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After wave action during 2012's Superstorm Sandy undermined Oswego harbor's 850 foot detached breakwall, the Corps of Engineers received 19 million dollars to restore the wall, which is crucial to the continued and increasingly important role of Oswego's Port Authority in the growth of Central New York's economy.

The Corps will deploy a true heavweight in Oswego. They'll use Dolos, 16-ton concrete structures, the largest they've ever used in a breakwater project.

Dolos work by dissipating the energy in waves, directing it sideways rather than trying to block it entirely. They interlock with one another to form a mesh, and over time, wave action tends to settle them more snugly together.

They will be placed on a bed of 20-ton Limestone, which is now arriving at the Port aboard hundreds of trucks and rail cars from quarries in Jamesville NY and Vermont.

Because there are gaps between and among Dolosse, they make excellent aquatic habitat for fish and other underwater creatures. Their sheer mass tends to collect and hold organic debris (logs and etc), which while decompossing help establish and maintain a nutrient rich environment.

Software developed in France will monitor the performance of the Limestone bed and precast structure in the face of Lake Ontario's waves and currents.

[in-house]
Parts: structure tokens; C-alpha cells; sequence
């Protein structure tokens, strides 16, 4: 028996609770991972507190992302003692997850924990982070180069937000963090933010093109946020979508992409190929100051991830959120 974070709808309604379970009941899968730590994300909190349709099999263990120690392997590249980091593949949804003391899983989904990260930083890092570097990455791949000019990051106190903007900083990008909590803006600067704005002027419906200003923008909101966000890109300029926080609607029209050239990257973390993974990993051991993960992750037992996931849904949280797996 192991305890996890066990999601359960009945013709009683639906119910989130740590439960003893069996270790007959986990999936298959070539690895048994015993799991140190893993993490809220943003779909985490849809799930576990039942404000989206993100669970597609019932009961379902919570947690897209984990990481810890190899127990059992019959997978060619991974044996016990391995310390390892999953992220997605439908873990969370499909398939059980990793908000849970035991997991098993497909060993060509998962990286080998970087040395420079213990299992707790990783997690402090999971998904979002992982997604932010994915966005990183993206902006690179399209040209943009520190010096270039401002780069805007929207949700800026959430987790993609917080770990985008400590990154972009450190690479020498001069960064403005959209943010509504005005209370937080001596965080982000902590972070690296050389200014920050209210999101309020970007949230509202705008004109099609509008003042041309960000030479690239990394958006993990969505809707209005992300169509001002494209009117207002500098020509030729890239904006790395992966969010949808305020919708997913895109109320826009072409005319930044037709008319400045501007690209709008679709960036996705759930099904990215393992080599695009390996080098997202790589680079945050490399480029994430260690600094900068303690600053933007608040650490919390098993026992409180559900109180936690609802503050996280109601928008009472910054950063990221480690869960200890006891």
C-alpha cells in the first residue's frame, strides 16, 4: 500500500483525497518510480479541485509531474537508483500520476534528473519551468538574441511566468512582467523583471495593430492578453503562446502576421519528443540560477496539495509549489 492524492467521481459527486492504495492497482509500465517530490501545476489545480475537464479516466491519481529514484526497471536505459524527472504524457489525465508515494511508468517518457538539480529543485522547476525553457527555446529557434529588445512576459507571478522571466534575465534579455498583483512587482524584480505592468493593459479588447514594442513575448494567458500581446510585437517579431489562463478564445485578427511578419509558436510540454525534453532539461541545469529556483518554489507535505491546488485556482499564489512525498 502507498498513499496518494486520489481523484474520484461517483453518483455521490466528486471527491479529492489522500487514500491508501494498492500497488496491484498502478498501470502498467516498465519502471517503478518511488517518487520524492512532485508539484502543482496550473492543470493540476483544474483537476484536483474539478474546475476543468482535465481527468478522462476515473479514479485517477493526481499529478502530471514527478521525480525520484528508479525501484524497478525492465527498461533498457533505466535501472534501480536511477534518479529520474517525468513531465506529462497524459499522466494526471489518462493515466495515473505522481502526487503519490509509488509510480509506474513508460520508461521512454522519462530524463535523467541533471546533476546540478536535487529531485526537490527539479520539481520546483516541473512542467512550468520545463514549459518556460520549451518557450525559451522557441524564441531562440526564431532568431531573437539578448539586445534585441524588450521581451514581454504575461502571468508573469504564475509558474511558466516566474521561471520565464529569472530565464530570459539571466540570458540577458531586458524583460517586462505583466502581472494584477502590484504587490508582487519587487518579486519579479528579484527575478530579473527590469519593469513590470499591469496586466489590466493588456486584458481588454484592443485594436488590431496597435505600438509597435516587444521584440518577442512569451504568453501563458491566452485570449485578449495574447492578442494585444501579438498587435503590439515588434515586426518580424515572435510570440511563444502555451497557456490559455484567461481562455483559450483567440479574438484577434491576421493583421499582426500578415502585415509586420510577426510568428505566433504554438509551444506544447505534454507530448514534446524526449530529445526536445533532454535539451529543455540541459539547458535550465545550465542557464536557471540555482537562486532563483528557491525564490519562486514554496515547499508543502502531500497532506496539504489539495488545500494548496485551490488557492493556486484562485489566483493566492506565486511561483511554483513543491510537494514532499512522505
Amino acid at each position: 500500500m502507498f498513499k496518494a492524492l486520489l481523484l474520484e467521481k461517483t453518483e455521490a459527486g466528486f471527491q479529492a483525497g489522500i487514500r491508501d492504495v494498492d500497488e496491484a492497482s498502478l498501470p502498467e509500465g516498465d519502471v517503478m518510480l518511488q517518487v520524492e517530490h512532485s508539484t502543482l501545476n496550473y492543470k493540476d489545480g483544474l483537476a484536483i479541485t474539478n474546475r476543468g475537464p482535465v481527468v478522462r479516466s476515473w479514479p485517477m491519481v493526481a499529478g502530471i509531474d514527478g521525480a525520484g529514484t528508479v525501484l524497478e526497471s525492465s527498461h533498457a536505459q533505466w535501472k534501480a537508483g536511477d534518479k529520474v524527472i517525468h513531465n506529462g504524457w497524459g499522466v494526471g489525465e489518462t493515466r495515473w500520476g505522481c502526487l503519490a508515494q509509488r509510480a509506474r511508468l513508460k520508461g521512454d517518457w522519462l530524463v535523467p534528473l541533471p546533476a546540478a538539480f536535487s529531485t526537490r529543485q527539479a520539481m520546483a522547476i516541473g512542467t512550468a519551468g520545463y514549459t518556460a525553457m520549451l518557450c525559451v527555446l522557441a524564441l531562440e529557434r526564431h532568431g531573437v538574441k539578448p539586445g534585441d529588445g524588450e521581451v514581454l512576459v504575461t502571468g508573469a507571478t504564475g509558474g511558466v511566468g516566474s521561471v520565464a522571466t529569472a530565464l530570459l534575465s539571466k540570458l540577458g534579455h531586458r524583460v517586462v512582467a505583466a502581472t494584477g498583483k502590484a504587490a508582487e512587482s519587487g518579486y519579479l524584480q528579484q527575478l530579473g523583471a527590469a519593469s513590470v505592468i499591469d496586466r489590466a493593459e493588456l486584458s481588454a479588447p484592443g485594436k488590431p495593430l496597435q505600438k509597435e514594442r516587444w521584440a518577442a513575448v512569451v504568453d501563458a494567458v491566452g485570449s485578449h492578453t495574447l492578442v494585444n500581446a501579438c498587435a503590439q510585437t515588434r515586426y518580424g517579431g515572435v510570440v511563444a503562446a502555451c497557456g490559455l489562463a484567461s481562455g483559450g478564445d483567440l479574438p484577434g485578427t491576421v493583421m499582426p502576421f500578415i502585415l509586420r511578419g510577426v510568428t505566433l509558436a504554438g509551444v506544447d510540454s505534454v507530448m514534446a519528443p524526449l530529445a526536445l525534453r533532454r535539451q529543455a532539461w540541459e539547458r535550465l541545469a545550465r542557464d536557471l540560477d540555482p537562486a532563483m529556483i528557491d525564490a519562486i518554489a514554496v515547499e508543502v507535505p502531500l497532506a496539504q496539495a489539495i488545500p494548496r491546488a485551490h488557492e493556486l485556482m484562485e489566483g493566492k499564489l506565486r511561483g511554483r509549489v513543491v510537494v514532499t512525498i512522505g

Durocher Marine is the lead contractor on the project, and Lakeland Concrete (Lima, NY) is building 950 Dolos, with the possibility of up to 100 more as the Corps and Contractor work to attain the design density along the targeted plot. 

Dolosse were invented by South African engineer Eric Mowbray, who worked at the East London S.A harbor. After a severe storm in 1963, he set out to design a concrete block that could be "sprinkled on his existing breakwalls like children's jacks."

He and a fellow engineer came up with an "H" form with one side of the "H" rotated 90 degrees. This design, called a "Dolos", was so successful that today Dolosse (Dohl-awe-sah) are routinely used to protect beaches, create new breakwalls, and reinforce existing breakwaters everywhere in the world.

They are not, however, indestructible. They are formed from unreinforced concrete, and under extreme conditions can hammer each other and be ground into dust.

Sources: Concrete & Wikipedia.





Why won't Lake Ontario freeze?

                                                                                                                                                                                                  It's deep. Deeper than all but Lake Superior, and lower in latitude than most of the others. Still, in 50 years of watching Lake Ontario in winter, and wishing it would freeze, it simply will not.

This could have been the year. Unusually cold. If the lake froze, the "lake-effect" snow storms would end and we'd be able to take the white "we surrender" flag out of the window.

Encouragingly, while facing obscene heating bills, we have rarely seen our shores so heavily ice bound.